My father had good contacts with some Bedouins in the east between Tiberias and Al-Ja'ounah, and they had the means to take us to Syria. We embarked on a march we thought would be only a short trip, but I had the strange premonition it would last decades, and that I would never see my house again. Thus started the long, painful, aimless, desperate march.
We reached Al-Shari'ah River (the Jordan River) at a point where the current is at its strongest. We crossed the waters on horseback until we reached the village of Btehah and from there we went to Damascus and then to Irbid in Jordan. There we were joined by the rest of the family after the fall of Safad to the Zionist forces. Finally we settled in Damascus.
I did not lead a regular childhood; I did not even know the meaning of the word "childhood." I was at an age where I was neither a little child nor a mature adult, and I had to assume the responsibilities of an adult and to go out and work in order to earn a living for me and for my family, as did most of my brothers, friends and children of our neighborhood and my hometown.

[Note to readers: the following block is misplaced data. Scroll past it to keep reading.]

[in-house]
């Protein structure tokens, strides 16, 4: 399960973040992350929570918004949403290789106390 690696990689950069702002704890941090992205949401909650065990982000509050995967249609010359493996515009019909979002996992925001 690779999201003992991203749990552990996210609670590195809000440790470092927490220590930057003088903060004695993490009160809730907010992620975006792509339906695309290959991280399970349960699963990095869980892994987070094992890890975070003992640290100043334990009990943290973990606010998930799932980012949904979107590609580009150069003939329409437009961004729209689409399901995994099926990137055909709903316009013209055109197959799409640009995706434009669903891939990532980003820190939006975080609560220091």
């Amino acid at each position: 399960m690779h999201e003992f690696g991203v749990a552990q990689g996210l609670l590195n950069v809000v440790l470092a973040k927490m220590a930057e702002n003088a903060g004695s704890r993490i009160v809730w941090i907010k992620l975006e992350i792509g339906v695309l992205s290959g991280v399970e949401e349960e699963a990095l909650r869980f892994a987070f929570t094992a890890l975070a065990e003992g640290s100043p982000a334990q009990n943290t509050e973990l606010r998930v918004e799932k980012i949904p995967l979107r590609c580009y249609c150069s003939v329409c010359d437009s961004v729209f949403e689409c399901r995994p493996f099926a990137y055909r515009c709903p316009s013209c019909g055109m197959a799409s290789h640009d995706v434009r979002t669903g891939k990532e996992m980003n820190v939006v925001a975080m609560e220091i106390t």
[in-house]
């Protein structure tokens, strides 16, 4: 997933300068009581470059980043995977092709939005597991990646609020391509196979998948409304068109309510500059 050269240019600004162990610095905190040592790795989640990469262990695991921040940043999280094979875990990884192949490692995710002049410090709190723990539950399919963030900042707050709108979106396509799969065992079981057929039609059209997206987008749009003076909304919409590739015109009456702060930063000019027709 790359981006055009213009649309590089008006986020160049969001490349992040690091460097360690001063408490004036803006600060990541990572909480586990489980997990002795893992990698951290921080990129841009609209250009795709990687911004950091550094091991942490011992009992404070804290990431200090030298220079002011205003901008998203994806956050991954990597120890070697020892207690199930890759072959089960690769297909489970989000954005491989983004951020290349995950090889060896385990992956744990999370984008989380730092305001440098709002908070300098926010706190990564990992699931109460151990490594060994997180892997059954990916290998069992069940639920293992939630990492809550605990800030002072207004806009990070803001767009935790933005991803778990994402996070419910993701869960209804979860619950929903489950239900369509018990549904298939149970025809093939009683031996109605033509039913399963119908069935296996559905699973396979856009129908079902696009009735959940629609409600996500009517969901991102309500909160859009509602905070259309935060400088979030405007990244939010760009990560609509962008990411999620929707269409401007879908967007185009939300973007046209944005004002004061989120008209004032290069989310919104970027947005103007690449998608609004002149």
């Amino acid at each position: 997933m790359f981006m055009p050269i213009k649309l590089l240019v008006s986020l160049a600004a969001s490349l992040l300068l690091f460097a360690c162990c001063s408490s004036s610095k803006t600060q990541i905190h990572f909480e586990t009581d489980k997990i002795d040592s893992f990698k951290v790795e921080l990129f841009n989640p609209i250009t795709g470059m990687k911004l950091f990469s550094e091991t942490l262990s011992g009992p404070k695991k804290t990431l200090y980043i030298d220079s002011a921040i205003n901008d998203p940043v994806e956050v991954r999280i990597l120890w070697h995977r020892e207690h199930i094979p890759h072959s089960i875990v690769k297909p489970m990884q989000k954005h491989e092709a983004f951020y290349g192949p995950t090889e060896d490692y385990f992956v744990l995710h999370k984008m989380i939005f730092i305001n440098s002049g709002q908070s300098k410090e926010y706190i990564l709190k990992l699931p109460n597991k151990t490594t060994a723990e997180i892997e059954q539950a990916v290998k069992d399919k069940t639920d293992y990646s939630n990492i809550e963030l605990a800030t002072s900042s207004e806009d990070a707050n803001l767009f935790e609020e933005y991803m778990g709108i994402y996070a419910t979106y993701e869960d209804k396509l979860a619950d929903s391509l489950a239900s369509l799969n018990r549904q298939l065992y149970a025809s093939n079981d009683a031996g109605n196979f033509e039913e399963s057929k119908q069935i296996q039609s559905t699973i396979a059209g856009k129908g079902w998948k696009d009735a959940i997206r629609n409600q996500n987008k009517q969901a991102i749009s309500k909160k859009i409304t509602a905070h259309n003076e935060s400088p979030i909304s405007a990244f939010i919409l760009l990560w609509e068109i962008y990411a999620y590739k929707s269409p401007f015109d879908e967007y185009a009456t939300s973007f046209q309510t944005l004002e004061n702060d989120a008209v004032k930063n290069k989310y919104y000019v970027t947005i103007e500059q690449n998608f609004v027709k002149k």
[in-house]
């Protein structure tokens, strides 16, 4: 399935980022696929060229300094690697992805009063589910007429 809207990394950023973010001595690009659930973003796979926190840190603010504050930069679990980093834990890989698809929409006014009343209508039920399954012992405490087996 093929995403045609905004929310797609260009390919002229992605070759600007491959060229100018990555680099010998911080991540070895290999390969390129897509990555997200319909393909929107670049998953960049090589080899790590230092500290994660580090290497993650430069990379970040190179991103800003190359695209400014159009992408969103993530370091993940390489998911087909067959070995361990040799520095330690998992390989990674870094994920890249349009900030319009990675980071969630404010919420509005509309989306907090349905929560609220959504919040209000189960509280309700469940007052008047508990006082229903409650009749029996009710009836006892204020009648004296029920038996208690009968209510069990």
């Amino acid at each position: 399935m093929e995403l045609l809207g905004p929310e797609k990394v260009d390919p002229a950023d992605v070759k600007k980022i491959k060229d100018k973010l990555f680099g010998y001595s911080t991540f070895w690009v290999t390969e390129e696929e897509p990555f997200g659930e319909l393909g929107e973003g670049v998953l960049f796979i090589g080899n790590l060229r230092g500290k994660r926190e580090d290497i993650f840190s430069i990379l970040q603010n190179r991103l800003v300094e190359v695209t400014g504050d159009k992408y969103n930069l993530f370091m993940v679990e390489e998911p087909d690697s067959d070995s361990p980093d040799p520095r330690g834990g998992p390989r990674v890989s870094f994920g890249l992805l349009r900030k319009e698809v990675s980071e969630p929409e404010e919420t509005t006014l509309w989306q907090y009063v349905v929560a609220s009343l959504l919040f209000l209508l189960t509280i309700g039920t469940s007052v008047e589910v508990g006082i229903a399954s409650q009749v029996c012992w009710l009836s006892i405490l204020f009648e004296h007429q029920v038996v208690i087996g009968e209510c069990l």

But it was a beginning. We accepted whatever came our way. We hit the lowest rung of the social ladder, looking for a source of livelihood. At the same time, we were searching for any relative, friend or resident of our hometown who, too, might have escaped to Damascus. Within a few years, most people from our town ended up in Damascus and its suburbs. Having lost everything, they looked to education as their only source of wealth.
My parents had no means to send me to school. With time, I was able to continue my education and got involved in politics. This meant giving serious thought to ways of retrieving the homeland, and that was what led me to Fateh.